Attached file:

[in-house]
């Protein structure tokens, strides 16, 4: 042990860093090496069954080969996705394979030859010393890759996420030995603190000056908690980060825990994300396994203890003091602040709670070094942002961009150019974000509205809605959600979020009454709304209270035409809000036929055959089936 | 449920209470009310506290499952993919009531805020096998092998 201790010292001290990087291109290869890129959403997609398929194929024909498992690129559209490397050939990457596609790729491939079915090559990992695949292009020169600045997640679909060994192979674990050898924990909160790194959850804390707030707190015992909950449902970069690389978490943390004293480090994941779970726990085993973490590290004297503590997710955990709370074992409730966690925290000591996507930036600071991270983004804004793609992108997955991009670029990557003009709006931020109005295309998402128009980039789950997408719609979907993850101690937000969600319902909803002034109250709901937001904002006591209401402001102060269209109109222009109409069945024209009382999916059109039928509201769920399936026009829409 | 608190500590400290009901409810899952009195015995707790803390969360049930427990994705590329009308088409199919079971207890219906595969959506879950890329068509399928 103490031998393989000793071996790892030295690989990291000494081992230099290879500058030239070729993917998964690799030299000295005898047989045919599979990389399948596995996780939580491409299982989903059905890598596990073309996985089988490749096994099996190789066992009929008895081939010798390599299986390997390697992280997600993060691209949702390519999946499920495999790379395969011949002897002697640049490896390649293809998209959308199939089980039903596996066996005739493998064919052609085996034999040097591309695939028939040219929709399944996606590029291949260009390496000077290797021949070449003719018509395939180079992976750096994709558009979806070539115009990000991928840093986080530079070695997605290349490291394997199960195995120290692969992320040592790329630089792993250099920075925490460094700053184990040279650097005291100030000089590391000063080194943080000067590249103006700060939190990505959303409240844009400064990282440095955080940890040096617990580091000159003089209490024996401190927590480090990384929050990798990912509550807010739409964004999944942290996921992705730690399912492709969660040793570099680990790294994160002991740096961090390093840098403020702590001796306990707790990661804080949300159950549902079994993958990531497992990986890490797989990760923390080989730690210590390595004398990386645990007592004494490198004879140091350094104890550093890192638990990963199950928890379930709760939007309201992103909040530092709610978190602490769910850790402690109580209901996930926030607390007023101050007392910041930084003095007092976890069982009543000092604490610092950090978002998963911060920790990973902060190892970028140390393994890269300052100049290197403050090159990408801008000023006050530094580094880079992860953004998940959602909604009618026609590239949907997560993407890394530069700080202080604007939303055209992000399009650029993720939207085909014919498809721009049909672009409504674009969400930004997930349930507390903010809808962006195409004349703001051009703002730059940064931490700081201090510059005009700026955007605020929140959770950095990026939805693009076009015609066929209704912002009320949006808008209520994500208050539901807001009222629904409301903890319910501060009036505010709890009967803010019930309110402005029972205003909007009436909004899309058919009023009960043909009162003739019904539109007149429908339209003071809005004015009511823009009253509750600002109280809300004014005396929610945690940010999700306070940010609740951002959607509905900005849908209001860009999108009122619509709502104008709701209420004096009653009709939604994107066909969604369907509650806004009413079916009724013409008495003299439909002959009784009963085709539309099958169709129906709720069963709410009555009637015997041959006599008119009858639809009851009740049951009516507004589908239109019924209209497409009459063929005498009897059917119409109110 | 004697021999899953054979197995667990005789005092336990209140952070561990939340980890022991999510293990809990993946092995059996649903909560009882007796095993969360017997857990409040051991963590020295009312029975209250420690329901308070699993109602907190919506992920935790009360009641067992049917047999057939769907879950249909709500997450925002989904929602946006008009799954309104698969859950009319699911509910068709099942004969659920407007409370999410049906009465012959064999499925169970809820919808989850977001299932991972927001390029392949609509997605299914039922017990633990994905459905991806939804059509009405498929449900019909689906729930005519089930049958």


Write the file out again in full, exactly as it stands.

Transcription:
[in-house]
């Protein structure tokens, strides 16, 4: 042990860093090496069954080969996705394979030859010393890759996420030995603190000056908690980060825990994300396994203890003091602040709670070094942002961009150019974000509205809605959600979020009454709304209270035409809000036929055959089936 | 449920209470009310506290499952993919009531805020096998092998 201790010292001290990087291109290869890129959403997609398929194929024909498992690129559209490397050939990457596609790729491939079915090559990992695949292009020169600045997640679909060994192979674990050898924990909160790194959850804390707030707190015992909950449902970069690389978490943390004293480090994941779970726990085993973490590290004297503590997710955990709370074992409730966690925290000591996507930036600071991270983004804004793609992108997955991009670029990557003009709006931020109005295309998402128009980039789950997408719609979907993850101690937000969600319902909803002034109250709901937001904002006591209401402001102060269209109109222009109409069945024209009382999916059109039928509201769920399936026009829409 | 608190500590400290009901409810899952009195015995707790803390969360049930427990994705590329009308088409199919079971207890219906595969959506879950890329068509399928 103490031998393989000793071996790892030295690989990291000494081992230099290879500058030239070729993917998964690799030299000295005898047989045919599979990389399948596995996780939580491409299982989903059905890598596990073309996985089988490749096994099996190789066992009929008895081939010798390599299986390997390697992280997600993060691209949702390519999946499920495999790379395969011949002897002697640049490896390649293809998209959308199939089980039903596996066996005739493998064919052609085996034999040097591309695939028939040219929709399944996606590029291949260009390496000077290797021949070449003719018509395939180079992976750096994709558009979806070539115009990000991928840093986080530079070695997605290349490291394997199960195995120290692969992320040592790329630089792993250099920075925490460094700053184990040279650097005291100030000089590391000063080194943080000067590249103006700060939190990505959303409240844009400064990282440095955080940890040096617990580091000159003089209490024996401190927590480090990384929050990798990912509550807010739409964004999944942290996921992705730690399912492709969660040793570099680990790294994160002991740096961090390093840098403020702590001796306990707790990661804080949300159950549902079994993958990531497992990986890490797989990760923390080989730690210590390595004398990386645990007592004494490198004879140091350094104890550093890192638990990963199950928890379930709760939007309201992103909040530092709610978190602490769910850790402690109580209901996930926030607390007023101050007392910041930084003095007092976890069982009543000092604490610092950090978002998963911060920790990973902060190892970028140390393994890269300052100049290197403050090159990408801008000023006050530094580094880079992860953004998940959602909604009618026609590239949907997560993407890394530069700080202080604007939303055209992000399009650029993720939207085909014919498809721009049909672009409504674009969400930004997930349930507390903010809808962006195409004349703001051009703002730059940064931490700081201090510059005009700026955007605020929140959770950095990026939805693009076009015609066929209704912002009320949006808008209520994500208050539901807001009222629904409301903890319910501060009036505010709890009967803010019930309110402005029972205003909007009436909004899309058919009023009960043909009162003739019904539109007149429908339209003071809005004015009511823009009253509750600002109280809300004014005396929610945690940010999700306070940010609740951002959607509905900005849908209001860009999108009122619509709502104008709701209420004096009653009709939604994107066909969604369907509650806004009413079916009724013409008495003299439909002959009784009963085709539309099958169709129906709720069963709410009555009637015997041959006599008119009858639809009851009740049951009516507004589908239109019924209209497409009459063929005498009897059917119409109110 | 004697021999899953054979197995667990005789005092336990209140952070561990939340980890022991999510293990809990993946092995059996649903909560009882007796095993969360017997857990409040051991963590020295009312029975209250420690329901308070699993109602907190919506992920935790009360009641067992049917047999057939769907879950249909709500997450925002989904929602946006008009799954309104698969859950009319699911509910068709099942004969659920407007409370999410049906009465012959064999499925169970809820919808989850977001299932991972927001390029392949609509997605299914039922017990633990994905459905991806939804059509009405498929449900019909689906729930005519089930049958």